6 Answers 6

25

You need to overload operator << for mystruct class

Something like :-

friend ostream& operator << (ostream& os, const mystruct& m)
{
    os << m.m_a <<" " << m.m_b << endl;
    return os ;
}

See here

2
  • Why it has to be a friend function? It can be a member function right? I tried without friend, but get many error messages (First one is: error: 'std::ostream& mystruct::operator<<(std::ostream&, const mystruct&)' must take exactly one argument|)
    – Rajesh
    Commented Apr 20, 2018 at 3:33
  • @Rajesh It's because the reference to the ostream object has to be the first parameter. The same goes for the stream insertion operator as well. Since they take the user-defined object as the second parameter they must be implemented as a non-member function. They are usually implemented as friend functions because it allows them to access private attributes of a user-defined type, which is sometimes the only way to access them, if the user-defined type has not exposed them through getters.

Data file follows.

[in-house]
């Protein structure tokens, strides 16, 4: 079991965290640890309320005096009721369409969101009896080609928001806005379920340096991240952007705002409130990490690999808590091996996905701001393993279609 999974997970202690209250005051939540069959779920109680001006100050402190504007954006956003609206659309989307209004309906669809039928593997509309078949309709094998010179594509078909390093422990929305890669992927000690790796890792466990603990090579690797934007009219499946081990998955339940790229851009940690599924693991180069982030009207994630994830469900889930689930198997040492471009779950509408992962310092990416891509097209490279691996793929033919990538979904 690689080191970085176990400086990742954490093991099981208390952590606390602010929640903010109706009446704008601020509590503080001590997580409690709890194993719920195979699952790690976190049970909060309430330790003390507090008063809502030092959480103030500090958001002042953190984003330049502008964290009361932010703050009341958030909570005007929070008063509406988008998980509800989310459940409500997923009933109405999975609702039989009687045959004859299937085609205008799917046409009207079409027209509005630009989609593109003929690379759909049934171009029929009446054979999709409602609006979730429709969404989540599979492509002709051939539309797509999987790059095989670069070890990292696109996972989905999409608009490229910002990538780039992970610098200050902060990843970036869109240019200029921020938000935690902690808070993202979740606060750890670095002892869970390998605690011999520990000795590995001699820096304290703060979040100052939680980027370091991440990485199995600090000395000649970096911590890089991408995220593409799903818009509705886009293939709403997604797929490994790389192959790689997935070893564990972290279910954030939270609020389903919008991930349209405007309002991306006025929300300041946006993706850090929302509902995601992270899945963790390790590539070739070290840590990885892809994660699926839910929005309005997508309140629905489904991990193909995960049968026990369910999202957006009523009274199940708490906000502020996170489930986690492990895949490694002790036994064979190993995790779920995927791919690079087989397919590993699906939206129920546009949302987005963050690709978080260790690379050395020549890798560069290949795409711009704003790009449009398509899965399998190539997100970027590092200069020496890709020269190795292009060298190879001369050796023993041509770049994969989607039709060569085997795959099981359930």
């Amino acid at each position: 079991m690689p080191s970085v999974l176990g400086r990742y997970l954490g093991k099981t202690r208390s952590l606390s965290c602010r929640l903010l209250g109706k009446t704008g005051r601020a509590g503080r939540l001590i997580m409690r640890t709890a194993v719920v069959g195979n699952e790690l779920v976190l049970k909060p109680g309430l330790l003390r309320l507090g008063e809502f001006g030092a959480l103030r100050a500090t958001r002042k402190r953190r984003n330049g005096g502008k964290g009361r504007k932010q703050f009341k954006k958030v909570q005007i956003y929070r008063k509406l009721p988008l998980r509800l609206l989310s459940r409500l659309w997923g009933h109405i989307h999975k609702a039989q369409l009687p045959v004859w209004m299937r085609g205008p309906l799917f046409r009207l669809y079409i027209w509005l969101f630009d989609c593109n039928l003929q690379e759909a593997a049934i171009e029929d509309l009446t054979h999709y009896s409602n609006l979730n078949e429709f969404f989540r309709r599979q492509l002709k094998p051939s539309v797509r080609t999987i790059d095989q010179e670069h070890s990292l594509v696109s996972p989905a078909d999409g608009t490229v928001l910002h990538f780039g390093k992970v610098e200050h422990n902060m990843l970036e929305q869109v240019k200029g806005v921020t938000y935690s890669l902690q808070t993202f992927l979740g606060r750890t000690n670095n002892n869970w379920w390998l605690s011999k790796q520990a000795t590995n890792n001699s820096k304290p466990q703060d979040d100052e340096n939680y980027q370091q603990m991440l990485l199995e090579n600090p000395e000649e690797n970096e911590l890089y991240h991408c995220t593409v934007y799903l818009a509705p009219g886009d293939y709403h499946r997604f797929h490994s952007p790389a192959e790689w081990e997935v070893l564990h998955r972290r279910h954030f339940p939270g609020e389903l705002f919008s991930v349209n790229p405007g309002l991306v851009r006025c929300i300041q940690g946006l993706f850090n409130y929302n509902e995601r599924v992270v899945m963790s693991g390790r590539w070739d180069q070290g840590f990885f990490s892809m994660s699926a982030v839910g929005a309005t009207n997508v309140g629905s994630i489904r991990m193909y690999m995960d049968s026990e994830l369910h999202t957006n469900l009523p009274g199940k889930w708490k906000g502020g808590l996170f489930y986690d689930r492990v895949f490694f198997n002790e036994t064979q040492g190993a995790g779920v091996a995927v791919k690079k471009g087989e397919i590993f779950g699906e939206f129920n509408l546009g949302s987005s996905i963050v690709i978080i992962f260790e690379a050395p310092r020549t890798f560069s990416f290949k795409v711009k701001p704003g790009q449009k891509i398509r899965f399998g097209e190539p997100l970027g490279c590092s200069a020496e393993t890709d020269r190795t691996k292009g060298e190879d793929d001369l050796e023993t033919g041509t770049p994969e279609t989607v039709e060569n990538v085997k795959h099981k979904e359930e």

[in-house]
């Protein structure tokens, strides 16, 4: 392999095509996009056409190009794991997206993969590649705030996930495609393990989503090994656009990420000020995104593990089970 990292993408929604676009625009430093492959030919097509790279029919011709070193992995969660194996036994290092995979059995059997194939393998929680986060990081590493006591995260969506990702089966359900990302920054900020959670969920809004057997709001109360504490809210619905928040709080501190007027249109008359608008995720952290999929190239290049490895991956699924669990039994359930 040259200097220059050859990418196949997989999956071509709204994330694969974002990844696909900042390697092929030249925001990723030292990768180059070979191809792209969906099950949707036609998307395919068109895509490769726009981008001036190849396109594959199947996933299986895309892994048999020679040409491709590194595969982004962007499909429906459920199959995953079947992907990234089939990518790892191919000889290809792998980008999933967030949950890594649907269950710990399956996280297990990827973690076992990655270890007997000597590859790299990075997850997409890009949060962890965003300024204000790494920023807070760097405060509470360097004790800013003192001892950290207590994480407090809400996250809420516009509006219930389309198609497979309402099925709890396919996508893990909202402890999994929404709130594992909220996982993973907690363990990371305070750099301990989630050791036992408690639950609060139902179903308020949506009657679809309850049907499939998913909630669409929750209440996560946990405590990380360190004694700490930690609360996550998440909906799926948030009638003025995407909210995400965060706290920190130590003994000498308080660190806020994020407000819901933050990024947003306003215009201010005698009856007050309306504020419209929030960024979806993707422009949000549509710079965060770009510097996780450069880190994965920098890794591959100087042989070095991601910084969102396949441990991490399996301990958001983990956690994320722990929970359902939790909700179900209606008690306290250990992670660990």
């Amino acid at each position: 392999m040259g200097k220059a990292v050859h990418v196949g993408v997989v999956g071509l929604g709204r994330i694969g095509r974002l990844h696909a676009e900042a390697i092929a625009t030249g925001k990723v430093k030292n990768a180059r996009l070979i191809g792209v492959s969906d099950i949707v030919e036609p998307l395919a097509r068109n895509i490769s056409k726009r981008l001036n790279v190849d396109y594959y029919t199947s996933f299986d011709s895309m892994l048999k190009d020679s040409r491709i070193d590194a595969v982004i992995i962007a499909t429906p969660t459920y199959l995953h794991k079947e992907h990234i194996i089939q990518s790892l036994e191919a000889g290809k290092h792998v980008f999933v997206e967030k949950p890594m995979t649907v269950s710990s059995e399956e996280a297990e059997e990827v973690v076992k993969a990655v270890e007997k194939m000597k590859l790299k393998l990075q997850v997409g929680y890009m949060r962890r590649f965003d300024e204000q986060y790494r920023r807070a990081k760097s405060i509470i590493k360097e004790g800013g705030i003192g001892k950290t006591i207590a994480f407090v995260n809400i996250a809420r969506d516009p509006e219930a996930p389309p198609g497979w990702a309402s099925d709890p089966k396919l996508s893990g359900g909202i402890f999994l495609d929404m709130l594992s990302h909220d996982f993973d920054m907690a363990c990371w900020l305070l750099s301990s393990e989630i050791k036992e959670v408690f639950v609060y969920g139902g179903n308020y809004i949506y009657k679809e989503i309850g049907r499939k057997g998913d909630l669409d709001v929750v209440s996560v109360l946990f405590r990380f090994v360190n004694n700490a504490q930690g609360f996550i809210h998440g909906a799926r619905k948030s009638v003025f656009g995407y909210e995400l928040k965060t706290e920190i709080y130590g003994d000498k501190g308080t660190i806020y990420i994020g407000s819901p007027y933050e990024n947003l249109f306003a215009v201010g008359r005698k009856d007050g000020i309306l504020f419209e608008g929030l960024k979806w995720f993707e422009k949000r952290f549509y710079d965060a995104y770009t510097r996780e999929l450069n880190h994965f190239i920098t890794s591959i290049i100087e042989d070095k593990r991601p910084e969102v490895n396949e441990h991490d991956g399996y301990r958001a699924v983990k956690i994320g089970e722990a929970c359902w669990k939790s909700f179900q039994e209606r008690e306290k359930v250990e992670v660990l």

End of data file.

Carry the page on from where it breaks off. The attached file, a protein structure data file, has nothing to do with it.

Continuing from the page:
– Gigaxel
    Commented May 15, 2018 at 8:12
8

There's only one error:

cout.cpp:26:29: error: no match for ‘operator<<’ in ‘std::operator<< [with _Traits = std::char_traits]((* & std::cout), ((const char*)"my structure ")) << m’

This means that the compiler couldn't find a matching overload for operator<<. The rest of the output is the compiler listing operator<< overloads that didn't match. The third line actually says this:

cout.cpp:26:29: note: candidates are: